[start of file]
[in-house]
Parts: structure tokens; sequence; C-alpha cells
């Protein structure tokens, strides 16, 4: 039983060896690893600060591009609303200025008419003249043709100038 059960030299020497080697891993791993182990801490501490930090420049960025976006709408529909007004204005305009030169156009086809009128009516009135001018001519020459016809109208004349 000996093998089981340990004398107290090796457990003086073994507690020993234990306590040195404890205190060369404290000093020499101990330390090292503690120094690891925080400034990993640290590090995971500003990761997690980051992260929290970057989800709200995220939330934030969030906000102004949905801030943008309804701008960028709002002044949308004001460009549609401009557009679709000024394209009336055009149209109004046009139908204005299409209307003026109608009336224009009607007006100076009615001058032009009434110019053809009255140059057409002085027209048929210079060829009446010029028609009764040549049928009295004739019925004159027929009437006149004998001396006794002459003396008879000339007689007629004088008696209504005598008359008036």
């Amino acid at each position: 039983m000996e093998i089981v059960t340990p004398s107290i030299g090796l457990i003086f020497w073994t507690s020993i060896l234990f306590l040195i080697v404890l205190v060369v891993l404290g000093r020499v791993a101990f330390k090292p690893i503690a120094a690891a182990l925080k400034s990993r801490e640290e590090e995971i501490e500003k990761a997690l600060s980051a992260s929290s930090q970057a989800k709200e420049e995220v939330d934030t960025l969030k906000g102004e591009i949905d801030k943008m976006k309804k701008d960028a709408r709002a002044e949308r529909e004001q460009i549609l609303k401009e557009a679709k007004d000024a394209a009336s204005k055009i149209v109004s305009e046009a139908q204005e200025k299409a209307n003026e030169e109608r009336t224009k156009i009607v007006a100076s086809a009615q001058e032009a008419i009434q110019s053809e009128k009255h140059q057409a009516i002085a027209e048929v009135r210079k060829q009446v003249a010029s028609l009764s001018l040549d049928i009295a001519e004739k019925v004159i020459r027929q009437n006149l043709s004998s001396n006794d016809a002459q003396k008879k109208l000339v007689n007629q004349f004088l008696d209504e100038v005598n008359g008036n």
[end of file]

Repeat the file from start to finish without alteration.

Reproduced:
[in-house]
Parts: structure tokens; sequence; C-alpha cells
């Protein structure tokens, strides 16, 4: 039983060896690893600060591009609303200025008419003249043709100038 059960030299020497080697891993791993182990801490501490930090420049960025976006709408529909007004204005305009030169156009086809009128009516009135001018001519020459016809109208004349 000996093998089981340990004398107290090796457990003086073994507690020993234990306590040195404890205190060369404290000093020499101990330390090292503690120094690891925080400034990993640290590090995971500003990761997690980051992260929290970057989800709200995220939330934030969030906000102004949905801030943008309804701008960028709002002044949308004001460009549609401009557009679709000024394209009336055009149209109004046009139908204005299409209307003026109608009336224009009607007006100076009615001058032009009434110019053809009255140059057409002085027209048929210079060829009446010029028609009764040549049928009295004739019925004159027929009437006149004998001396006794002459003396008879000339007689007629004088008696209504005598008359008036």
């Amino acid at each position: 039983m000996e093998i089981v059960t340990p004398s107290i030299g090796l457990i003086f020497w073994t507690s020993i060896l234990f306590l040195i080697v404890l205190v060369v891993l404290g000093r020499v791993a101990f330390k090292p690893i503690a120094a690891a182990l925080k400034s990993r801490e640290e590090e995971i501490e500003k990761a997690l600060s980051a992260s929290s930090q970057a989800k709200e420049e995220v939330d934030t960025l969030k906000g102004e591009i949905d801030k943008m976006k309804k701008d960028a709408r709002a002044e949308r529909e004001q460009i549609l609303k401009e557009a679709k007004d000024a394209a009336s204005k055009i149209v109004s305009e046009a139908q204005e200025k299409a209307n003026e030169e109608r009336t224009k156009i009607v007006a100076s086809a009615q001058e032009a008419i009434q110019s053809e009128k009255h140059q057409a009516i002085a027209e048929v009135r210079k060829q009446v003249a010029s028609l009764s001018l040549d049928i009295a001519e004739k019925v004159i020459r027929q009437n006149l043709s004998s001396n006794d016809a002459q003396k008879k109208l000339v007689n007629q004349f004088l008696d209504e100038v005598n008359g008036n």